Around the Art World in 52 Weeks – Han Bing, China
Thursday, March 19 2015
Many people have asked why there is still a need for fine art photography since everyone can take photos nowadays with their phone. For aesthetic reasons, perhaps there is little need even though some photographers take grander photos than most people. However, for aesthetic reasons alone, some paintings also may not be appealing to the masses such as those white-on-white paintings or the “black” paintings by Ad Reinhardt. Everyone seems to be able to paint white or black paintings, on the surface, at least. For conceptual reasons, the connection between an artwork and its viewers is beyond the question of a "need". A conceptual artwork, whether it is aesthetically appealing or not, depicts cultural, economic and social reference, such as these photography works by Han Bing, a multidisciplinary Chinese artist, based in Beijing.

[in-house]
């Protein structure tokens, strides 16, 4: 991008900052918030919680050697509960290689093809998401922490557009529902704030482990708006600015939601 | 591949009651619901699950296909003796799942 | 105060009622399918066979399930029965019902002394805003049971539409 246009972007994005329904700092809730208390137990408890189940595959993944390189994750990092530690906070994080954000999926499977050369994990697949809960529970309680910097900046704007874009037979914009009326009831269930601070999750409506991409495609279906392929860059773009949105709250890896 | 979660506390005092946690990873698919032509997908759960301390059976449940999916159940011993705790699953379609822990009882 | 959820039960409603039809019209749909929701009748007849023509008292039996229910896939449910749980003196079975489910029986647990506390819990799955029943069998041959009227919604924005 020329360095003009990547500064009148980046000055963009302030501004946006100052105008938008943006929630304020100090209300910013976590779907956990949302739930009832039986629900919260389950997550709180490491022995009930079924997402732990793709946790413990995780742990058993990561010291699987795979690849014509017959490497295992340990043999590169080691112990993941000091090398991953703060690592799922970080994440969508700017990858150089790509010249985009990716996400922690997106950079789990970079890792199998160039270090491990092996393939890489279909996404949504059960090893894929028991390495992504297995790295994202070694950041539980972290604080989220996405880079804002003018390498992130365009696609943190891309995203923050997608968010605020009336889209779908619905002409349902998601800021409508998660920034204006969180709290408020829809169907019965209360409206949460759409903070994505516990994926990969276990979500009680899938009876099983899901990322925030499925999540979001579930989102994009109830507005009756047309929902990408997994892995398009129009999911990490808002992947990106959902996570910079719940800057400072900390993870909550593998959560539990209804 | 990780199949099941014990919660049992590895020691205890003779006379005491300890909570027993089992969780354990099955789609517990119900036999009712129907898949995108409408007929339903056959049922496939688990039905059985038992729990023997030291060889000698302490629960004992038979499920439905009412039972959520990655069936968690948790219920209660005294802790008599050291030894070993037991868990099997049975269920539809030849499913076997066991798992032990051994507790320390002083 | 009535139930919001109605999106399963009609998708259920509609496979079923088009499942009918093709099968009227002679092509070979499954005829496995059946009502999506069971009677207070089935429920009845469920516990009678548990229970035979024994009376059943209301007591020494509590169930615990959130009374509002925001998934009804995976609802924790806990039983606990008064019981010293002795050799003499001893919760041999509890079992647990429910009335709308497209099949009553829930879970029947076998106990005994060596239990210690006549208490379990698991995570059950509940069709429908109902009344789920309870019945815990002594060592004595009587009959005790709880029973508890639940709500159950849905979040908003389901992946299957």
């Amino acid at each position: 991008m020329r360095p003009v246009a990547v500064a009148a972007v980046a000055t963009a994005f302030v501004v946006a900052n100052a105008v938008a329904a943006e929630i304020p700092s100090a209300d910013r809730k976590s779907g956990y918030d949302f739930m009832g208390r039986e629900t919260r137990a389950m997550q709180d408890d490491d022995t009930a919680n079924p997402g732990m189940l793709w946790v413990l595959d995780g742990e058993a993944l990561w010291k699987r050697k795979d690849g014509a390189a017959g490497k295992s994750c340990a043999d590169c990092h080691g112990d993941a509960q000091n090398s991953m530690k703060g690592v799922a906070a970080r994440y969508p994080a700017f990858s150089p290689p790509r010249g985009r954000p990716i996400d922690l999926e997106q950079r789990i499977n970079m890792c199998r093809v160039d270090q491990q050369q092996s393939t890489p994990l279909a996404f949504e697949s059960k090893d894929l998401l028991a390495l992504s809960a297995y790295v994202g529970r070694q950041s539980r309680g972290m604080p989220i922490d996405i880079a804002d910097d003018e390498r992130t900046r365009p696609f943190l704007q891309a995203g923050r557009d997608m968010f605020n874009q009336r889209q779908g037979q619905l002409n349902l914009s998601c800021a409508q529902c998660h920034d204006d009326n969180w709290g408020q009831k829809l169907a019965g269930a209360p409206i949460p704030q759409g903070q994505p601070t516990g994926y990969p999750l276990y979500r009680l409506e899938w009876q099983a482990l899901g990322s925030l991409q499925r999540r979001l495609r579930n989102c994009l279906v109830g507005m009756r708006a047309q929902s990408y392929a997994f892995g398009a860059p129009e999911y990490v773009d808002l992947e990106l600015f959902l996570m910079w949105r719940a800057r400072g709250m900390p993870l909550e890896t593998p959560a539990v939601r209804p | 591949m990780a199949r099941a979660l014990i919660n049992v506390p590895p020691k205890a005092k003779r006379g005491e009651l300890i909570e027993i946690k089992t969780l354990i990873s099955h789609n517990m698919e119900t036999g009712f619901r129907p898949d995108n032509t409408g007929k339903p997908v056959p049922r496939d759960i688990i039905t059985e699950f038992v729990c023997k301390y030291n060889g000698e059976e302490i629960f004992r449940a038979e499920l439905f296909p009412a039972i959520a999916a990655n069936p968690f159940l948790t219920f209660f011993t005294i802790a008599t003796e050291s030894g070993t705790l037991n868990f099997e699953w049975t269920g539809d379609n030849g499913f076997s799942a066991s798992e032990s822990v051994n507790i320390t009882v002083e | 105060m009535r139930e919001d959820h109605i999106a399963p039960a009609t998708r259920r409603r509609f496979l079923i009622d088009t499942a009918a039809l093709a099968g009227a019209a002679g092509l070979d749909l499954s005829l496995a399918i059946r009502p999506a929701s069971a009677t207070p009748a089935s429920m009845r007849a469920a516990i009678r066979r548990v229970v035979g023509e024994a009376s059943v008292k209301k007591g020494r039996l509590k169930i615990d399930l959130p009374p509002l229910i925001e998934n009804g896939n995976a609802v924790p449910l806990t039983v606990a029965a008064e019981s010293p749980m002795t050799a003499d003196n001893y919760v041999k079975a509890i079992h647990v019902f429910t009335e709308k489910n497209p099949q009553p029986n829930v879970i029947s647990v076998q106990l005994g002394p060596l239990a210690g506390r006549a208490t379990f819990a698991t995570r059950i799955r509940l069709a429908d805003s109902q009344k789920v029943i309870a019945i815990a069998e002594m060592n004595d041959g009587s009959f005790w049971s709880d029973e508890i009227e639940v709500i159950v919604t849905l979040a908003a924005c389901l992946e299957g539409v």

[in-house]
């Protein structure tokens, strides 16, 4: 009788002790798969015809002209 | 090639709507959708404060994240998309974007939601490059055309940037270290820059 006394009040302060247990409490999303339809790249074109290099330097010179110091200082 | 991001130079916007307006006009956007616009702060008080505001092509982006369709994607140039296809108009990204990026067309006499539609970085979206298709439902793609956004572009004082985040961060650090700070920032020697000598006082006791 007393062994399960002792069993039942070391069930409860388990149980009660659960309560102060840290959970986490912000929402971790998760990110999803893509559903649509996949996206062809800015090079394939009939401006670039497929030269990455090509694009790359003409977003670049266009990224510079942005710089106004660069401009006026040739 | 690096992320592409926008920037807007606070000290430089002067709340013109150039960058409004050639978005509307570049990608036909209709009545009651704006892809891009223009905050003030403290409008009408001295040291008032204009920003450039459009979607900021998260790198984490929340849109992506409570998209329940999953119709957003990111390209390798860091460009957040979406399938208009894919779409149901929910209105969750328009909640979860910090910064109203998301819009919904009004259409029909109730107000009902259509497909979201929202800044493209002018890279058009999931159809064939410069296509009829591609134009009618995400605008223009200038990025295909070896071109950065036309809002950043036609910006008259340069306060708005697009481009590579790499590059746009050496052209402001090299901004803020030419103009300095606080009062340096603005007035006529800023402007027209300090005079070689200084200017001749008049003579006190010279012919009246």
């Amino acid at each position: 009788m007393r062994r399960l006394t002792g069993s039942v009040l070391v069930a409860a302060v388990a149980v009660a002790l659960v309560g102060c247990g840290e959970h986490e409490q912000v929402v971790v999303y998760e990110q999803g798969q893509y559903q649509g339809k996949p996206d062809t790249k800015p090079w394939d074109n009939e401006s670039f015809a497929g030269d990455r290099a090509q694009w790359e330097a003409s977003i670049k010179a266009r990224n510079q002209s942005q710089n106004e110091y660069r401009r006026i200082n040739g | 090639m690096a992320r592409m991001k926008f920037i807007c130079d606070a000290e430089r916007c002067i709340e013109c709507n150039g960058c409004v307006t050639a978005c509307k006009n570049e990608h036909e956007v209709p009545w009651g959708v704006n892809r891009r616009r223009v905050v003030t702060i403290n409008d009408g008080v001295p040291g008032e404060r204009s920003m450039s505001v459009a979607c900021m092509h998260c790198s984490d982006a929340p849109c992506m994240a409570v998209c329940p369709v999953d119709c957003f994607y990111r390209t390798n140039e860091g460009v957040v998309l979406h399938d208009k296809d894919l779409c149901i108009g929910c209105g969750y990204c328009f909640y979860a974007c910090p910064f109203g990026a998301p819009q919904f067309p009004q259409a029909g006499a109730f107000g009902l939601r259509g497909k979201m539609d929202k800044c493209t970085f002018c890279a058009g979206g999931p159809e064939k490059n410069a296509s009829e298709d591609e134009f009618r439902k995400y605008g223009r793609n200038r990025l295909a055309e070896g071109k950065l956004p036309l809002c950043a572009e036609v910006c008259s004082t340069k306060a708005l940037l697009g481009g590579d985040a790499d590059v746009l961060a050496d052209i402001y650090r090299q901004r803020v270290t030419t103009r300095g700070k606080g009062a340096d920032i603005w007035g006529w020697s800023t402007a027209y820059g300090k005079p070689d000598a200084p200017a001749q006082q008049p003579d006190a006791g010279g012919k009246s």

In fact, in this Han Bing’s conceptual photography series, titled “Urban Amber”, the photographs filled with garbage and poisonous pollutants are shockingly beautiful but yet conceptually disturbing. He mirrored the polluted rivers full of garbage and industrial waste with modern high-rises, buildings or trees to create these visual representations to question the glamorous modern life in the shadows of people’s own creation of pollution in the rivers surrounding them.
Image credit: Han Bing's Website